Impact of cefepime therapy on mortality among patients with blood stream infections caused by extended spectrum ?-lactamase-producing Klebsiella pneumoniae and Escherichia coli.
Antimicrob Agents Chemother. 2012 Apr 30;
Authors: Chopra T, Marchaim D, Veltman J, Johnson P, Zhao JJ, Tansek R, Hatahet D, Chaudhry K, Pogue JM, Rahbar H, Chen TY, Truong T, Rodriguez V, Ellsworth J, Bernabela L, Bhargava A, Yousuf A, Alangaden G, Kaye KS
Background: Extended-spectrum beta lactamase (ESBL)-producing pathogens are associated with extensive morbidity, mortality, and rising healthcare costs. Scant data exist on the impact of antimicrobial therapy on clinical outcomes in patients with ESBL bloodstream infections (BSI) and no large studies have examined the impact of cefepime therapy. Methods: A retrospective 3 year study was performed at the Detroit Medical Center on adult patients with ESBL-producing K. pneumoniae or E. coli BSI. Data were collected from the medical records of study patients at five hospitals between January 2005 and December 2007. Multivariate analysis was performed using logistic regression. Results: One-hundred and forty-five patients with BSI due to ESBL-producing pathogens were studied, including K. pneumoniae (83%), and E. coli(16.5%). The mean age of the patients was 66 years, 51% were female and 79.3% were African-American. 53 patients (37%) died in the hospital and 92 survived to discharge. In bivariate analysis, the following variables were associated with mortality (p<0.05): presence of a rapidly fatal condition at the time of admission, use of gentamicin as a consolidative therapeutic agent, and presence of one or more of the following prior to culture date: mechanical ventilation, stay in the intensive care unit (ICU), and presence of a central venous catheter. In multivariate analysis, the predictors of in-hospital mortality included: intensive care unit stay (OR=2.17, 95% CI 0.98-4.78), presence of a central line prior to positive culture (OR=2.33, 95%CI 0.77-7.03) presence of a rapidly fatal condition at the time of admission (OR=5.13,95%CI 2.13-12.39) and recent prior hospitalization (OR=1.92,95%CI 0.83-4.09). When carbapenems were added as empiric therapy to the predictor model, there was a trend between empiric carbapenem therapy and decreased mortality (OR=0.61,95% CI 0.26-1.50). When added to the model, receipt of empiric cefepime alone (n=43) was associated with increased mortality, although this association did not reach statistical significance (OR= 1.66, 95% CI 0.71-3.87). Median length of hospital stay was shorter for patients receiving empiric cefepime and longer for those receiving empiric or consolidated carbapenem therapy. Conclusions: In multivariate analysis, empiric therapy with cefepime for BSI due to an ESBL-producing pathogen was associated with a trend towards an increased mortality risk and empiric carbapenem therapy was associated with a trend towards decreased mortality risk.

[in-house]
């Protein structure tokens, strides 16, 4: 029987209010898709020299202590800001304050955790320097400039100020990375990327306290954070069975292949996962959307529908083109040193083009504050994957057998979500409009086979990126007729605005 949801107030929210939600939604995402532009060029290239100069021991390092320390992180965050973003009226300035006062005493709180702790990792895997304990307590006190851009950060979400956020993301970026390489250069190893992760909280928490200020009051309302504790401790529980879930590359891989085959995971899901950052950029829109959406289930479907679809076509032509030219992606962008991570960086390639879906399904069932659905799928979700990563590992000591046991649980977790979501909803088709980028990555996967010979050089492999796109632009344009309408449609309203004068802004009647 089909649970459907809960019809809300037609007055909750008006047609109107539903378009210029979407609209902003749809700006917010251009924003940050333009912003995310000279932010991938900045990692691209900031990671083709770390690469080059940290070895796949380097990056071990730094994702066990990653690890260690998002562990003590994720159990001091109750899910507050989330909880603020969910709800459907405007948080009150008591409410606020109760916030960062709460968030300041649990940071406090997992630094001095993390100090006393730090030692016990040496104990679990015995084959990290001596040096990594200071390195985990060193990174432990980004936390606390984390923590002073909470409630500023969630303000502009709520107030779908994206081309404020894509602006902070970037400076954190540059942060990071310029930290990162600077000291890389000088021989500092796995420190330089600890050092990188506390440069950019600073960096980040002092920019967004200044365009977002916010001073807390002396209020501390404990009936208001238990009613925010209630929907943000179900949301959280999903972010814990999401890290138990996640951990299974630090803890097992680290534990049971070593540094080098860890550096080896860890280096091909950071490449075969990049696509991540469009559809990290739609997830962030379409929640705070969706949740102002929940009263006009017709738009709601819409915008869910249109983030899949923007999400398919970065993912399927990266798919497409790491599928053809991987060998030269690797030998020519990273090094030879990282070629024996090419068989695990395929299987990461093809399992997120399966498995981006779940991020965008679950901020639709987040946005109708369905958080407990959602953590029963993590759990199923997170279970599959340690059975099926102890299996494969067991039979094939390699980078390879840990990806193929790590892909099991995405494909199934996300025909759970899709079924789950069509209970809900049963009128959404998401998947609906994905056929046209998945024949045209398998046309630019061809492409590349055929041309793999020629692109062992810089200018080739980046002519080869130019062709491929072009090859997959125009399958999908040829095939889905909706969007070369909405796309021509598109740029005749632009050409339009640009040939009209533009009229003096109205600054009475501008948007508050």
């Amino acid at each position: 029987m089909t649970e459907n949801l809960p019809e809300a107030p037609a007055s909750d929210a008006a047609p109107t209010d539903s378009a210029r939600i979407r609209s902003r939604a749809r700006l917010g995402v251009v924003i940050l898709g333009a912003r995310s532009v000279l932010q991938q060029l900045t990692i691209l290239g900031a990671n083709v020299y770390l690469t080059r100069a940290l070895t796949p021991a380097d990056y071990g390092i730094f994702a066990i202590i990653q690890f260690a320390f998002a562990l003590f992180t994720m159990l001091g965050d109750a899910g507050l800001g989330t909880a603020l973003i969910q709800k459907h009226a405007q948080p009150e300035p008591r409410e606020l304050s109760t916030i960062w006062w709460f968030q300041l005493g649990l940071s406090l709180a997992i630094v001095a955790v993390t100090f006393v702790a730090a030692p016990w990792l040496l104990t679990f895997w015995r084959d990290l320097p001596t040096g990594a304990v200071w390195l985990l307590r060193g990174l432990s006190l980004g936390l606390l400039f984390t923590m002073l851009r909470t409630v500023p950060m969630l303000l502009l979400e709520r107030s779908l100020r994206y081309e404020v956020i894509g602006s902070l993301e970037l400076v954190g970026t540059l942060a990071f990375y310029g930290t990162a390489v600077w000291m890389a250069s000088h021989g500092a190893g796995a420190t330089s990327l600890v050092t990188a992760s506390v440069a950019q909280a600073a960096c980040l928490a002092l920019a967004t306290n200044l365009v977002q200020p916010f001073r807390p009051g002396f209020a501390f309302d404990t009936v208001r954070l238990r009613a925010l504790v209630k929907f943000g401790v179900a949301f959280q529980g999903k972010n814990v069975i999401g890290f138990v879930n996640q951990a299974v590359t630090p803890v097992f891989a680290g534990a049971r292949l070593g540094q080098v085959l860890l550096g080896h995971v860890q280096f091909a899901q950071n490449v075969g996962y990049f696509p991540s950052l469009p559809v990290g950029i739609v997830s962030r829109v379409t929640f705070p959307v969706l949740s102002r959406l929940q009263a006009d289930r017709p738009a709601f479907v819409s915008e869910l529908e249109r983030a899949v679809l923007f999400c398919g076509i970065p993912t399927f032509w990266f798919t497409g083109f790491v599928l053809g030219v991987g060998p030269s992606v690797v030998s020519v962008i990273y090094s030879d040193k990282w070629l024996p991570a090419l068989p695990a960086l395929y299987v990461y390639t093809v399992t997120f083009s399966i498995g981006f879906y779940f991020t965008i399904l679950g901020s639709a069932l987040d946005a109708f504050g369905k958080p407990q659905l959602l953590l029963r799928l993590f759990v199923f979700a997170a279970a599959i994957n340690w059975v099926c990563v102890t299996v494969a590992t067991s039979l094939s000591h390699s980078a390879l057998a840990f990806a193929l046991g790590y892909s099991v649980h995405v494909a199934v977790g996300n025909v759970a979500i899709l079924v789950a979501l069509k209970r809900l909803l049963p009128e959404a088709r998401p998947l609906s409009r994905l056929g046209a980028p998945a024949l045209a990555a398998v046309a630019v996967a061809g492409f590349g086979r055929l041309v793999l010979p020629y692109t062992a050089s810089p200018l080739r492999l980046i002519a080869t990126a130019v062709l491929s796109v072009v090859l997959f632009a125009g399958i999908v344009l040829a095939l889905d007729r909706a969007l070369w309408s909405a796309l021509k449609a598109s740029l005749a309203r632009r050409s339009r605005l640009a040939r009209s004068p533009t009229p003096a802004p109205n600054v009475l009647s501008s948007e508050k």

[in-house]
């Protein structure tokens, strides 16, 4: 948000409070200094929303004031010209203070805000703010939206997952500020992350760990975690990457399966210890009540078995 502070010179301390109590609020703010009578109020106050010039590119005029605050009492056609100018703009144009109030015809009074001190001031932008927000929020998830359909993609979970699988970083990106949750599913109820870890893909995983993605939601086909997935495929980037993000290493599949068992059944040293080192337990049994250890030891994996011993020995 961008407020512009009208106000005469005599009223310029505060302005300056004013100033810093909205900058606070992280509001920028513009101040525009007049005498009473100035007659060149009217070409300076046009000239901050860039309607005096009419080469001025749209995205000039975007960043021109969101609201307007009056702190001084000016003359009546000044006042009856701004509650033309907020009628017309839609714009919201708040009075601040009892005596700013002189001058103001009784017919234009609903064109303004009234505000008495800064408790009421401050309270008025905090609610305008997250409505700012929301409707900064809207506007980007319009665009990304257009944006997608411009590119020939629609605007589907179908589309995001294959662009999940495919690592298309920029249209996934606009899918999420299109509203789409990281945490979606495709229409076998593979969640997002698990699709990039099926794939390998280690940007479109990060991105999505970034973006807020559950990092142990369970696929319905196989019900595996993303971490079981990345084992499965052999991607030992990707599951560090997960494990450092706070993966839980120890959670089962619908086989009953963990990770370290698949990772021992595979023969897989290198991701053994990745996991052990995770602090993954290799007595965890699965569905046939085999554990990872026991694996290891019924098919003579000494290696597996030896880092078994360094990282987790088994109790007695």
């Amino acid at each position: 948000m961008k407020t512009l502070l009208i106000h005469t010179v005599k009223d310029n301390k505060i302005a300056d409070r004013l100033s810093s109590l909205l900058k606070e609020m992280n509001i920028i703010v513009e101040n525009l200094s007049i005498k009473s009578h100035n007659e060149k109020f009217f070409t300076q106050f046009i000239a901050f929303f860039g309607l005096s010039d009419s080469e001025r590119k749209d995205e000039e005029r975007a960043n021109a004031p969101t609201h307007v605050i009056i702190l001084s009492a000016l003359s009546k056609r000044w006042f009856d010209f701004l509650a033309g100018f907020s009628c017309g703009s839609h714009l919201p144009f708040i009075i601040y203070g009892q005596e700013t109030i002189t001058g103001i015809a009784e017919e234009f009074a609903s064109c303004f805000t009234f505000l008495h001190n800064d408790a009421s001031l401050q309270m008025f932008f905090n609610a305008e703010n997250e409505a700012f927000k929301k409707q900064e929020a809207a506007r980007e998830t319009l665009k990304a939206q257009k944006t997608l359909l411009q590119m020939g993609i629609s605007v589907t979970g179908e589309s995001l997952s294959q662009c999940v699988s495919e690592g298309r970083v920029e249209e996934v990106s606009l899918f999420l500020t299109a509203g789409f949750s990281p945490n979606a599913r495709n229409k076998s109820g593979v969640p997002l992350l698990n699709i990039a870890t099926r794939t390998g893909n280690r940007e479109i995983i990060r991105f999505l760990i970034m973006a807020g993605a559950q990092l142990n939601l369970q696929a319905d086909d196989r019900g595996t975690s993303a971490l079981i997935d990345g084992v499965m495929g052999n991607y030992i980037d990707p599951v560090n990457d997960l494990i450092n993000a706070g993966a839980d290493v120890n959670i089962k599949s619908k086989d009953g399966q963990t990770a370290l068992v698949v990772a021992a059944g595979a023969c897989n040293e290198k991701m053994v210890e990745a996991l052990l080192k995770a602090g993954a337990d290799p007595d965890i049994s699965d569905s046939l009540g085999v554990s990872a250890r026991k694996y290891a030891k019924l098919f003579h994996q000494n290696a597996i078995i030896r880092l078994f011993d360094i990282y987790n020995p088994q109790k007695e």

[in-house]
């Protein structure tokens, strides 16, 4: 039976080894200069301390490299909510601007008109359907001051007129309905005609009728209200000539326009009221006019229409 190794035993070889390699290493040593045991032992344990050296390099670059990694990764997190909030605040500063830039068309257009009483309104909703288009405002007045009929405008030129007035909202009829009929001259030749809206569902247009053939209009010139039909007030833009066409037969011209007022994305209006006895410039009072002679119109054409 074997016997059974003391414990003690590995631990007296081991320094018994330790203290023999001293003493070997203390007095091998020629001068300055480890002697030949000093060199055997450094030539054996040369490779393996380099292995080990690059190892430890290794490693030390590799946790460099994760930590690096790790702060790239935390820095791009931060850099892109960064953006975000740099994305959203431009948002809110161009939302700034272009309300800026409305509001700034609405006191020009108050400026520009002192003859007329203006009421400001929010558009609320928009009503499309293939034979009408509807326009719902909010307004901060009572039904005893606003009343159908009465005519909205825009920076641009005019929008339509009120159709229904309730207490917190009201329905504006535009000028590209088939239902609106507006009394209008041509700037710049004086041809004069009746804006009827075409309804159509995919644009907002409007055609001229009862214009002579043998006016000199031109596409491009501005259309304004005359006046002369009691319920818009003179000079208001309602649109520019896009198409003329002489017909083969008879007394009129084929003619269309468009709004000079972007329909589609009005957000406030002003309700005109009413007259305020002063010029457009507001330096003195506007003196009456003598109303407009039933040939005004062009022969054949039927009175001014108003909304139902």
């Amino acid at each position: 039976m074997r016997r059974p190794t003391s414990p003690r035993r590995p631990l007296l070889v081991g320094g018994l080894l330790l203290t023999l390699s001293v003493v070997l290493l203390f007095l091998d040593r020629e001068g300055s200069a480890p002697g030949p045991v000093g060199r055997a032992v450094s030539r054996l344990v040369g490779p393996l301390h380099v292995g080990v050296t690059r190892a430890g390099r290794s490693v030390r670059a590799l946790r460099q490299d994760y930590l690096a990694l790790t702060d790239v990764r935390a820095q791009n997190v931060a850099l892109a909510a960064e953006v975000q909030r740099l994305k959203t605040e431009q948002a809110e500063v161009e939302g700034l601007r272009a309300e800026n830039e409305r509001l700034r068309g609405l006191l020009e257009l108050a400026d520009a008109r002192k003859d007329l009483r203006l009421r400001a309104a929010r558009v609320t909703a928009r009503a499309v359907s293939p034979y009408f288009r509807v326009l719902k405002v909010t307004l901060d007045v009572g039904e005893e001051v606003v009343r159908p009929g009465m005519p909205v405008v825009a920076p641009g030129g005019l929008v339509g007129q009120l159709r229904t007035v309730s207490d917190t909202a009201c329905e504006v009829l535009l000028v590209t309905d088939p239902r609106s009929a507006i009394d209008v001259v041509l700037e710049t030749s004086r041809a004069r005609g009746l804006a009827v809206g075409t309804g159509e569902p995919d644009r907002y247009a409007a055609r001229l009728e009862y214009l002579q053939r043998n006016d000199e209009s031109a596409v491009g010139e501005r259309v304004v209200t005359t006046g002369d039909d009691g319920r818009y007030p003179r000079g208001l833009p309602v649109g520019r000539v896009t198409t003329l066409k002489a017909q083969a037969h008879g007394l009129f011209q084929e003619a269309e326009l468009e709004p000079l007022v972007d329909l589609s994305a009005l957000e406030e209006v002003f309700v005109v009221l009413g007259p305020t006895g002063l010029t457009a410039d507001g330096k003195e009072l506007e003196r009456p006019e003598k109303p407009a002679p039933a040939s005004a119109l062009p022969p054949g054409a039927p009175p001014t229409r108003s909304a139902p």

PMID: 22547616 [PubMed - as supplied by publisher]